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How refining capacity affects crude tankers

Xun Yao Chen

An overview of crude tanker industry (Part 6 of 10)

(Continued from Part 5)

Oil is not all the same

One must also know that crude oil found at different locations is not all the same. The two main characteristics used to describe oil is density and sulfer content. Crude oil with less sulfer are considered “sweeter” while those with more sulfer are tagged “sourer”. This is pretty important because different refining specifications are required to process oil with different densities and sulfer contents.

U.S. produces high quality oil

Much of the shale oil produced in the United States is of high quality content. They are sweet and some of the lightest oil in the world. Oil found in North Sea (Brent), Libya, Nigeria, Malaysia, and Algeria are among the sweetest in the world. On the other end, Mexican crude, Kuwait, and UAE have lower quality crude.

Refining capacity is important

Because refineries must be altered to refine different quality of crude, it doesn’t mean that U.S. can replace all of its heavy crude oil imports with domestic crude that are lighter and sweeter. In order to do that, refiners must make adjustments to their machinery or add more capacity to refine lighter and sweet crude.

If U.S. domestic refiners are out of capacity to refine sweet crude, then it could support foreign oil imports. Thus, U.S. refining capacity for sweet crude is another factor that affects demand for tankers. Excess or additional capacity for refining high quality crude bodes poorly for crude tankers but if there’s no more capacity to refine high quality fuel, U.S. oil imports will be supported. Investors shouldn’t take refining capacity additions as simple as black and white. If more refining plants are added to countries like China , they could point to higher demand for tankers in the near future if it benefits oil imports.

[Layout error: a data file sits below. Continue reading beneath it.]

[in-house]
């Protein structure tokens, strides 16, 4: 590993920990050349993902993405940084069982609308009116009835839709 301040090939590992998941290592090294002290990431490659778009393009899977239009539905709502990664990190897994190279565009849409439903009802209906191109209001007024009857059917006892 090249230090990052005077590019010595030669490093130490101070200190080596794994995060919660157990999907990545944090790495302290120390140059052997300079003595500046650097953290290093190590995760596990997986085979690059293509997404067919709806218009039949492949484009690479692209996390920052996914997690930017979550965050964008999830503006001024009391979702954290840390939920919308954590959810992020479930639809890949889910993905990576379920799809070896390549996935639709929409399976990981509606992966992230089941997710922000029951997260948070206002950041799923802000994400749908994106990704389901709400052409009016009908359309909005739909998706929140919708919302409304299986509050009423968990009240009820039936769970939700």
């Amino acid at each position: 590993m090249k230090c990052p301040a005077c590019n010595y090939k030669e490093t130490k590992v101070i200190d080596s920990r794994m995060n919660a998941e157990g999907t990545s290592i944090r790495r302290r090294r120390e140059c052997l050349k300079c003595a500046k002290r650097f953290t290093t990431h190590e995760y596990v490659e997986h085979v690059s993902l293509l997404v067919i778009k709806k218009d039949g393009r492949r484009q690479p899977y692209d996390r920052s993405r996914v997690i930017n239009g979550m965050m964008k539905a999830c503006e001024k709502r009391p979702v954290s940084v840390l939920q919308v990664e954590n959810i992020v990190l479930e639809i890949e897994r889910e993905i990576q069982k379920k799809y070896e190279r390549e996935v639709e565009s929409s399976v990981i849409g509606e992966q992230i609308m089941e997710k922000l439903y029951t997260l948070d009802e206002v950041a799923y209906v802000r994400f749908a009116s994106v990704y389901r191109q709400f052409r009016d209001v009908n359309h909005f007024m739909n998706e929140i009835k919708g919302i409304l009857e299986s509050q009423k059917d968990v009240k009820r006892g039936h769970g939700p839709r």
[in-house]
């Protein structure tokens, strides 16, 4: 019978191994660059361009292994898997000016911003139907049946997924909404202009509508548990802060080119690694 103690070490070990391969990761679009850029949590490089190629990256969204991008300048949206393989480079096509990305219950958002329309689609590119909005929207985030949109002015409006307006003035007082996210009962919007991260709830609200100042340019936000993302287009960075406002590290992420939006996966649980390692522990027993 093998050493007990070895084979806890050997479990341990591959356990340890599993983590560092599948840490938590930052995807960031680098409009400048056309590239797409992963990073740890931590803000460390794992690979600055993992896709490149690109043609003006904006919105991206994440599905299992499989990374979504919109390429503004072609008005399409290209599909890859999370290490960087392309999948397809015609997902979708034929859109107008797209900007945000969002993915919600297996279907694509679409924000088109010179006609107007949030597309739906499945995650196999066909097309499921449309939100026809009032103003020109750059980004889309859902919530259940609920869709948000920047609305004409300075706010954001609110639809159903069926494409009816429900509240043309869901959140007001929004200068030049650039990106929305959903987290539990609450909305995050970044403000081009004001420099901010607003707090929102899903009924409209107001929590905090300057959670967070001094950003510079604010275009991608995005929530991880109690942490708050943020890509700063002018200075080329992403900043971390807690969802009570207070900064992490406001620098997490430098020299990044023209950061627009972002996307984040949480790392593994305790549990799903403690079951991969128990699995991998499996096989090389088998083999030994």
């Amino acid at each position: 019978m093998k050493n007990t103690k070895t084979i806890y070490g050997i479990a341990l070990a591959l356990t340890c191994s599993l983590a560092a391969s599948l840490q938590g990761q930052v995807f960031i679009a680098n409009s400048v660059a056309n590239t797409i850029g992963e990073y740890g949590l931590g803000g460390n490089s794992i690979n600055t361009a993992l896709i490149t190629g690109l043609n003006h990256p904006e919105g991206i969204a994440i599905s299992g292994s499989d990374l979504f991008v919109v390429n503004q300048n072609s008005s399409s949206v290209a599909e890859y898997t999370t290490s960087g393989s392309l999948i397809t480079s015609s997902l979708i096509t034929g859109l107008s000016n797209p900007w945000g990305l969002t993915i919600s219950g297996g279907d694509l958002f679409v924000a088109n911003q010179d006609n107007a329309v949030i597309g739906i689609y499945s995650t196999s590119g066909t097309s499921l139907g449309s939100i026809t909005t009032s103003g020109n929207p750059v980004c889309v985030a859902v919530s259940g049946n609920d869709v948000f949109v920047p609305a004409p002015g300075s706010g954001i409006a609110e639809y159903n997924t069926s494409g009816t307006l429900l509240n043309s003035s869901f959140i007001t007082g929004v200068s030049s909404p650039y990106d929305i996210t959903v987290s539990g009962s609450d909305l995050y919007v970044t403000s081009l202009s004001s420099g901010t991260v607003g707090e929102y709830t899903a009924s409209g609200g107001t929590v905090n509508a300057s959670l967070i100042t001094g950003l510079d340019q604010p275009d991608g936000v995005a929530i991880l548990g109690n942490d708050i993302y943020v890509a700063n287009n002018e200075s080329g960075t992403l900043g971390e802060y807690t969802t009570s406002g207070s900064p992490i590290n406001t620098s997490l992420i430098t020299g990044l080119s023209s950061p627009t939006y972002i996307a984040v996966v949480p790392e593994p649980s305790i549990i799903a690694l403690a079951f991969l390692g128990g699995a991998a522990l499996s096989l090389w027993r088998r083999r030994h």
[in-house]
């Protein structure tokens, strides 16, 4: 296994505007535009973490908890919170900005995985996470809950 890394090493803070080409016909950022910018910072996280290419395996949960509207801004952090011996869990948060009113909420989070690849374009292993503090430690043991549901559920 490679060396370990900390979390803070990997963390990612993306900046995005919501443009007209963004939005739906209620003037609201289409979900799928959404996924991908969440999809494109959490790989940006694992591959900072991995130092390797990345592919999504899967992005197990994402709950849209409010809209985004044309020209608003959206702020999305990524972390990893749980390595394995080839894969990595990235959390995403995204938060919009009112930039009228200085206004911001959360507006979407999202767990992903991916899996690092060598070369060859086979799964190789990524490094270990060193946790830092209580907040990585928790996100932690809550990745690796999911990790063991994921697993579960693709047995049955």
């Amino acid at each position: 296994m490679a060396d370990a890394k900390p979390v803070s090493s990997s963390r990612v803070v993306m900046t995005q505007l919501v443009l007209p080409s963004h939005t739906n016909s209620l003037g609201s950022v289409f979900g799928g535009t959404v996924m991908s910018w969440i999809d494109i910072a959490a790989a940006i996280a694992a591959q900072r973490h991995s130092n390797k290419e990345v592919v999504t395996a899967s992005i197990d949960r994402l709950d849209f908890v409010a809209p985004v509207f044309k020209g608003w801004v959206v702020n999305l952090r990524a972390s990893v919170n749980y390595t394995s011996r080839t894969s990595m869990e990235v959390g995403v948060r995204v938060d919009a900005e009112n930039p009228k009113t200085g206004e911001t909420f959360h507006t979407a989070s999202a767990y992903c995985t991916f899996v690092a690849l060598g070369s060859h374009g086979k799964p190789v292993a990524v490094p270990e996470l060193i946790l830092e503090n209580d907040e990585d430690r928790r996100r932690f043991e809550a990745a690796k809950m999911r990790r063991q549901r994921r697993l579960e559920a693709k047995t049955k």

Information search

Information on refining capacity by oil quality mix is harder to come by. But investors could get a sense of refining capacity walls by looking at changes in different oil price benchmarks (like the WTI-Brent spread or LLS-Brent differential) and in the quality of oil being imported by different countries. Countries like Algeria and Nigeria hold some of the highest quality oil in the world. Another way to see how refining capacity could be limited is by following U.S. import of oil from specific countries that generally produces the kind of oil quality.

Continue to Part 7

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